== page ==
Greek bonds have rallied to post-crisis highs this week as the country eyes the prospect of a return to the debt markets for the first time in three years.
Athens’ left-wing Syriza government is looking to test investor appetite for Greek debt for the first time since 2014 as its bailout troubles have receded in the last month. Greece successfully received a €7.7bn tranche of rescue cash from its creditors earlier this month, ensuring it will avoid defaulting on its lenders in July.
The economy is also showing tentative signs of growth after nearly a decade in depression. Economic output grew by 0.4 per cent in the three months to March – still below the eurozone average – but helping the country avoid another dip into recession.
That positivity helped Greece’s current 10-year bond yield to hit an all-time low of 5.1 per cent yesterday (yields fall when a bond’s price rises).
The country’s debt management office is expected to sell a five-year bond in the next week, according to bankers with knowledge of the plans. Greece has not tapped the debt markets since a lull in its bailout problems in 2014.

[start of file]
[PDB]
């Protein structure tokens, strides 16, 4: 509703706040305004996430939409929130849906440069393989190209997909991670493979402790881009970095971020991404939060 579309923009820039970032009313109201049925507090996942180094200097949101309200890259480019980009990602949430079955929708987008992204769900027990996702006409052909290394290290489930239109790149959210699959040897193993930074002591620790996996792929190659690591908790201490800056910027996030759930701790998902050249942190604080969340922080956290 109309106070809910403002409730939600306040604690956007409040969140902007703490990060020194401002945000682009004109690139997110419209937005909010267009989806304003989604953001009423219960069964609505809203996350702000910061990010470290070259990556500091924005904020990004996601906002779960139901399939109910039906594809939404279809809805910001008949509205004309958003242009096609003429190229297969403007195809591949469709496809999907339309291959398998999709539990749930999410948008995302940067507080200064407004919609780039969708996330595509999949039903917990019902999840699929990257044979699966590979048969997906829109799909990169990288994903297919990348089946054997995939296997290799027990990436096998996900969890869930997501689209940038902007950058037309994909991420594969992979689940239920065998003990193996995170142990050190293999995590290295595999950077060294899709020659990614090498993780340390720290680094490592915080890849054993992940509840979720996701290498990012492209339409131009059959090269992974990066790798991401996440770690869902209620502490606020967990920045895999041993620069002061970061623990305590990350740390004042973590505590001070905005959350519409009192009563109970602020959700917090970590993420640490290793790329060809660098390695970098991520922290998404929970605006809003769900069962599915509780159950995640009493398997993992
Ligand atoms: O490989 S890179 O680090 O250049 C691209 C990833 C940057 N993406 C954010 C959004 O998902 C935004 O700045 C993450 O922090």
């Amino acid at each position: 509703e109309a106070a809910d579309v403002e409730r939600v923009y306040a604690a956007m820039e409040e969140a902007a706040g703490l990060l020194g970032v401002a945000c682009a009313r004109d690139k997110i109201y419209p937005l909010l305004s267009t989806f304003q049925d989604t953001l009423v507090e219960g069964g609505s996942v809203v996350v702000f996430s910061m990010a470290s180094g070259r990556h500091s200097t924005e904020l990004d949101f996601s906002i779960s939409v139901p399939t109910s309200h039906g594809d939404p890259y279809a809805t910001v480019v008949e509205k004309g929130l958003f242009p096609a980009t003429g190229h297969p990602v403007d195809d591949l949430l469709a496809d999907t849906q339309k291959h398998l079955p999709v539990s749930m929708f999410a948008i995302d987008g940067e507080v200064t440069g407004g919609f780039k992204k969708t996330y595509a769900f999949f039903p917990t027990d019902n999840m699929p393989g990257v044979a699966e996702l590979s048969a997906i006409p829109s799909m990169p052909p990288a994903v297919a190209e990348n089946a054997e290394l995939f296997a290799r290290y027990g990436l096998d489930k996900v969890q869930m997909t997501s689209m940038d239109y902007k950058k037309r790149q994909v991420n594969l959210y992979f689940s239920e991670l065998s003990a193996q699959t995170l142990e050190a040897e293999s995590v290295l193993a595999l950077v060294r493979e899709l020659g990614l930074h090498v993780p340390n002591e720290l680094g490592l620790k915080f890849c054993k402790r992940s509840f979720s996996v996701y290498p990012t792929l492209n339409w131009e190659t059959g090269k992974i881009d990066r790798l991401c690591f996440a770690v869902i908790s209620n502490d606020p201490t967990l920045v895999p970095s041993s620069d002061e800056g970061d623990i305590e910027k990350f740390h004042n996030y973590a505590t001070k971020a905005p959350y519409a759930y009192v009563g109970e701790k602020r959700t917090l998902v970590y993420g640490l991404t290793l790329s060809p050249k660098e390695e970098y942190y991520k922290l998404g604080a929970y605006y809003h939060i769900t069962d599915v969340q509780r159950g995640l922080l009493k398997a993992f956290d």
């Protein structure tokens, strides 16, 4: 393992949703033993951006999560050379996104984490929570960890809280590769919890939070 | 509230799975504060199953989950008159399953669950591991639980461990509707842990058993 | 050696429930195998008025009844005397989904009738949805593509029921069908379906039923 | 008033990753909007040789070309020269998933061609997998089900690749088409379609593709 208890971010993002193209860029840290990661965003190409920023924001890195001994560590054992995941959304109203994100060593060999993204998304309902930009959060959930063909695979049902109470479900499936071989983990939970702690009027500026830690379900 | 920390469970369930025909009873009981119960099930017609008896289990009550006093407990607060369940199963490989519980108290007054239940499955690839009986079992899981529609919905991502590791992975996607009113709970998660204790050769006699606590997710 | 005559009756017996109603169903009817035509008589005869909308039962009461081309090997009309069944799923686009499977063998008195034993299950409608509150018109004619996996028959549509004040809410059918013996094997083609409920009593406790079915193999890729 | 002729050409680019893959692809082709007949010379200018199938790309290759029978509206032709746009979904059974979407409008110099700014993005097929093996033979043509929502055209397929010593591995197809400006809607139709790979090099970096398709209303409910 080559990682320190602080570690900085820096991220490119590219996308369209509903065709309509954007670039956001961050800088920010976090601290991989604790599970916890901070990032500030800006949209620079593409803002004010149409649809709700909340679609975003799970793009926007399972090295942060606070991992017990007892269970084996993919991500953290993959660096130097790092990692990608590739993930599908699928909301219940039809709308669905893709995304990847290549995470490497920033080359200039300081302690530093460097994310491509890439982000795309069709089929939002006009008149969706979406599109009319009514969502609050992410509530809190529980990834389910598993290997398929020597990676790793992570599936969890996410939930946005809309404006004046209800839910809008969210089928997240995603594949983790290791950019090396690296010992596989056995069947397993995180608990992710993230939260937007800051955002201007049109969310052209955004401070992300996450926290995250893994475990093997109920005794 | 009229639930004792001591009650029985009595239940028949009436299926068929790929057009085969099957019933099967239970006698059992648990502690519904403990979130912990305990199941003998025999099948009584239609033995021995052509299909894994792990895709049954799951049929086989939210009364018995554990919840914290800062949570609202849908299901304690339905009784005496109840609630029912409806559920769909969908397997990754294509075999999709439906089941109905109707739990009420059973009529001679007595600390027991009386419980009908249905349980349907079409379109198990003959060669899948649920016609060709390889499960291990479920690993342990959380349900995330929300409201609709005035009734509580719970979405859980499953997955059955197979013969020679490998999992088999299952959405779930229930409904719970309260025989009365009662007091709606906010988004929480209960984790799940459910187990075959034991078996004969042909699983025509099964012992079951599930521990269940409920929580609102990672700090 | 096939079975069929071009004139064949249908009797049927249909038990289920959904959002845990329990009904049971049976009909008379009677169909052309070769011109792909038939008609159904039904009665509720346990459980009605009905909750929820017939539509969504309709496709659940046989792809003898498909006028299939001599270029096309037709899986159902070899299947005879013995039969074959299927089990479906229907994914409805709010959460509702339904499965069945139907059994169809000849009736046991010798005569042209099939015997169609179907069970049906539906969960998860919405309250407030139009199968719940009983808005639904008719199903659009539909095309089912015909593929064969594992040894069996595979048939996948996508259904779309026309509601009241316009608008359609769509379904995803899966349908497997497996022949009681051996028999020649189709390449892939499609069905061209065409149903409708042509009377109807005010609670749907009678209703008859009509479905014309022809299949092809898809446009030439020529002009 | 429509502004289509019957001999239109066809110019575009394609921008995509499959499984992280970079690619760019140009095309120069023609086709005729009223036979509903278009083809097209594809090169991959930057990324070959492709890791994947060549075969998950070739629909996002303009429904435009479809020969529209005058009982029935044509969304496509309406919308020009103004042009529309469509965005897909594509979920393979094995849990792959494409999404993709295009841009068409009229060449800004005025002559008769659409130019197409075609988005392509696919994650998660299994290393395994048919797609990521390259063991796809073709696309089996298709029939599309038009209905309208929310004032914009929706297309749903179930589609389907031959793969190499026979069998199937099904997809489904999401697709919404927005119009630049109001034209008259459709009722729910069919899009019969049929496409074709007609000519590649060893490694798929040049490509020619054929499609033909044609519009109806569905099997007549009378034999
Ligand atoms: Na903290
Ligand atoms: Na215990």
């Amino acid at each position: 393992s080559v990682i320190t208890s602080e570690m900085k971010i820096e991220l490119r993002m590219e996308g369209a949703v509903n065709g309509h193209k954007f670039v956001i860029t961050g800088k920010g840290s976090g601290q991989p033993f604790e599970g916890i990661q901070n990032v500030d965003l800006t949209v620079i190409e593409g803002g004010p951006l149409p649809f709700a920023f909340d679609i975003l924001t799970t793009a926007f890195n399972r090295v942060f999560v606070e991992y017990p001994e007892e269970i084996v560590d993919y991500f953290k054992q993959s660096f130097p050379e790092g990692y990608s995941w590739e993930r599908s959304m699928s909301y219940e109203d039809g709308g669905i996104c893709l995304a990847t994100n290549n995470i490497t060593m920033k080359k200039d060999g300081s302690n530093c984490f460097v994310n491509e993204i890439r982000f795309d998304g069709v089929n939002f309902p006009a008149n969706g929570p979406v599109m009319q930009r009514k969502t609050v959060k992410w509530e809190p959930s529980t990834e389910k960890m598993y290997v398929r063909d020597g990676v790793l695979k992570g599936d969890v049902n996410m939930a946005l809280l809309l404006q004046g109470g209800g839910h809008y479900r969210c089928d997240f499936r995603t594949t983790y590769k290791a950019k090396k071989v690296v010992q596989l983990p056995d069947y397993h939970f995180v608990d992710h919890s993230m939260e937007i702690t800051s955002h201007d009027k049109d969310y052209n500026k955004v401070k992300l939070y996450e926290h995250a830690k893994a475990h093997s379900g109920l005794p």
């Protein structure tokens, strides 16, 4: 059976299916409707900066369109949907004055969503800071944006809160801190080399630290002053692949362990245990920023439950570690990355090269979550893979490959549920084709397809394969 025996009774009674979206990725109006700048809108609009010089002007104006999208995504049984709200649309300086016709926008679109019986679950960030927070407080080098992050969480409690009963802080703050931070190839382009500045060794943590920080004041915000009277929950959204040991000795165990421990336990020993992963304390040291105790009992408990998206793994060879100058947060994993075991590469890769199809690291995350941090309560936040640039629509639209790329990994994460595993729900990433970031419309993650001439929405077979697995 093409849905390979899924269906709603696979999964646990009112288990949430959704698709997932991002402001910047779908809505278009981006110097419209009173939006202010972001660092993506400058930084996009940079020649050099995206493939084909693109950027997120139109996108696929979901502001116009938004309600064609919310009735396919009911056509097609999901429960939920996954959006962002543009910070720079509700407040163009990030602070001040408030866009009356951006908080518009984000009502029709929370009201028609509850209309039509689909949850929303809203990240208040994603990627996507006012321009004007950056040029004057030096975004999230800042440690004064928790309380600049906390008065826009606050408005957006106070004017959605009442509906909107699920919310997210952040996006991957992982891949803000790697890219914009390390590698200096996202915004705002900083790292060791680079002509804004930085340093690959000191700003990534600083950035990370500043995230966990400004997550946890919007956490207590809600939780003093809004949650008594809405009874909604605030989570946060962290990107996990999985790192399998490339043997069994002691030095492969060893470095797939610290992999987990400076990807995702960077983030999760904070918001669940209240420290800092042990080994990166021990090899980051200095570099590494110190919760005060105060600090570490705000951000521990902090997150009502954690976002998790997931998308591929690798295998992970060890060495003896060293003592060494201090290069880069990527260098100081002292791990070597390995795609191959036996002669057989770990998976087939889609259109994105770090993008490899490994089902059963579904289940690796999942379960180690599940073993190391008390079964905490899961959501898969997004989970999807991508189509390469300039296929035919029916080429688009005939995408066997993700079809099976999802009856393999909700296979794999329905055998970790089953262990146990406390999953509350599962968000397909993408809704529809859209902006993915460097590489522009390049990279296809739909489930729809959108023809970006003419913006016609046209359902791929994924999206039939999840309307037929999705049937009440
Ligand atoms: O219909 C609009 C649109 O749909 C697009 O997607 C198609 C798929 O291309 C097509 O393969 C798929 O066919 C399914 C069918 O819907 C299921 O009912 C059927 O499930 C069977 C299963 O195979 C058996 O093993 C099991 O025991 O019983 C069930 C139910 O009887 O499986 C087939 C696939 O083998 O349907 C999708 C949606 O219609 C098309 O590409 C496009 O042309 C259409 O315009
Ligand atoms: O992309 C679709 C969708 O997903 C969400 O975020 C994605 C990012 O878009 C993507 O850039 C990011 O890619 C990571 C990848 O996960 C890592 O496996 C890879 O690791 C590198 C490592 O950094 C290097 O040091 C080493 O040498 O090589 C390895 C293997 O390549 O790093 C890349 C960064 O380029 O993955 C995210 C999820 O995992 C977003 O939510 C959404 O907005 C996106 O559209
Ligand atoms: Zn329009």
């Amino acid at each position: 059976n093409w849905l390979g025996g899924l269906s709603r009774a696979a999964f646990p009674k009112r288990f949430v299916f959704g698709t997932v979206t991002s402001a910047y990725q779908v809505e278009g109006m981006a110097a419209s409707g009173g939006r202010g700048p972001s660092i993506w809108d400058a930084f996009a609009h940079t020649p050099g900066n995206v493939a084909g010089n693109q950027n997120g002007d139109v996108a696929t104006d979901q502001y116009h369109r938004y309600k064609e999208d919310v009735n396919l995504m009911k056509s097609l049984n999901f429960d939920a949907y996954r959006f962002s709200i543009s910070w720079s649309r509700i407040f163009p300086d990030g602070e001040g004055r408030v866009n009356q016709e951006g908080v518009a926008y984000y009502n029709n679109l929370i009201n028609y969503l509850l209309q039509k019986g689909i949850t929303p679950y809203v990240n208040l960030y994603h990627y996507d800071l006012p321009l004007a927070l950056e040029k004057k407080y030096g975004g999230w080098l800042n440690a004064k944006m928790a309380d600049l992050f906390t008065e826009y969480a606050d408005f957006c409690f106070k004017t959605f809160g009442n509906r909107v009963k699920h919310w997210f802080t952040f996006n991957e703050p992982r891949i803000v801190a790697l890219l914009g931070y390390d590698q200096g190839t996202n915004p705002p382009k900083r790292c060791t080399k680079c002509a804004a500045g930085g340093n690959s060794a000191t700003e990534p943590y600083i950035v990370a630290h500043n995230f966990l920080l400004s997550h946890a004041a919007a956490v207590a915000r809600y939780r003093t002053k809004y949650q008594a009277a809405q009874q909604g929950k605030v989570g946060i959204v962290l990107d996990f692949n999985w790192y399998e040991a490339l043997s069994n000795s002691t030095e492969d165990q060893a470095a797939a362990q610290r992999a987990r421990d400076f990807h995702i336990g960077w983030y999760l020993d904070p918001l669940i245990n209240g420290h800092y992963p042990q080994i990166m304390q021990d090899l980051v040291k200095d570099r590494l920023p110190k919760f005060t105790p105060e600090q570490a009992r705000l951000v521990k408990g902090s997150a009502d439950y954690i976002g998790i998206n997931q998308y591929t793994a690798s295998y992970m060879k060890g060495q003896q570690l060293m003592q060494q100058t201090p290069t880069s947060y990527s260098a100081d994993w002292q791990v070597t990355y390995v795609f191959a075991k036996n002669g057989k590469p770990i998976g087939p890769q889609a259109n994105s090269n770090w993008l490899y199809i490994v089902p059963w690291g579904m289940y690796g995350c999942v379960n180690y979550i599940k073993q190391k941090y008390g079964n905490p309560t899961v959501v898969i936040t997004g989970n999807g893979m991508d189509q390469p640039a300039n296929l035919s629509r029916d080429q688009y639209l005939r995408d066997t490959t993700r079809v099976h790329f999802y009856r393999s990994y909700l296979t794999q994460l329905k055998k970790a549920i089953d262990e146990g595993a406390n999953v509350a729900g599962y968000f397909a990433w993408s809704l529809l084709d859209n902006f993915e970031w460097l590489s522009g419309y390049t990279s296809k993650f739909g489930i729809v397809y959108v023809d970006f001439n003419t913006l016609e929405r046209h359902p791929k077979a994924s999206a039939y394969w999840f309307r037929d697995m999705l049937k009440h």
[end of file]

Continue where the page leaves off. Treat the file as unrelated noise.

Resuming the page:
Since then, the country has been forced into another EU rescue programme and was bought to the brink of a eurozone exit in the summer of 2015.
A successful return to the bond markets will be crucial in assessing whether Greece can manage a “clean” break from its €86bn bailout due to expire in August 2018.
Peter Schaffrik at RBC Capital Markets notes the yield on Greece’s 10-year debt is below where it stood the last time Athens issued a bond in 2014, “making the current market backdrop appear favourable”.
Despite the recent spate of good news, EU and IMF creditors remain divided on the country’s debt relief needs. The Washington-based fund has pushed Brussels to provide more generous restructuring on Greece’s debt pile – which currently stands at 180 per cent of GDP – as the best way to ensure the country’s long-term solvency.